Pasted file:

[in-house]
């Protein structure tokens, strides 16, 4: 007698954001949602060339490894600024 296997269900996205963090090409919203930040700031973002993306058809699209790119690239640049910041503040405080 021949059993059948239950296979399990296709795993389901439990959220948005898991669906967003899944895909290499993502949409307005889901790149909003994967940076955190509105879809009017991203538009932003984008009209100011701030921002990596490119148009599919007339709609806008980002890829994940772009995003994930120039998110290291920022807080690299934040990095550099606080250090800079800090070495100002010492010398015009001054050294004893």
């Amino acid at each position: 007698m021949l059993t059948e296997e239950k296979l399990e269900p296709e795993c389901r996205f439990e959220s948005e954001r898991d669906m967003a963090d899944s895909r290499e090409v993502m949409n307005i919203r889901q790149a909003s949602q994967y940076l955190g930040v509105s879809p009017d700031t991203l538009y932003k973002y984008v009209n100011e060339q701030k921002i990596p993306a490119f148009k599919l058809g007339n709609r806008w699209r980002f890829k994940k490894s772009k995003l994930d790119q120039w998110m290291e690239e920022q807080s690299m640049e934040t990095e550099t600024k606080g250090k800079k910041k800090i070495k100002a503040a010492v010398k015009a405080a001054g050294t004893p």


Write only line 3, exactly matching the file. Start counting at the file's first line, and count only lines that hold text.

């Amino acid at each position: 007698m021949l059993t059948e296997e239950k296979l399990e269900p296709e795993c389901r996205f439990e959220s948005e954001r898991d669906m967003a963090d899944s895909r290499e090409v993502m949409n307005i919203r889901q790149a909003s949602q994967y940076l955190g930040v509105s879809p009017d700031t991203l538009y932003k973002y984008v009209n100011e060339q701030k921002i990596p993306a490119f148009k599919l058809g007339n709609r806008w699209r980002f890829k994940k490894s772009k995003l994930d790119q120039w998110m290291e690239e920022q807080s690299m640049e934040t990095e550099t600024k606080g250090k800079k910041k800090i070495k100002a503040a010492v010398k015009a405080a001054g050294t004893p």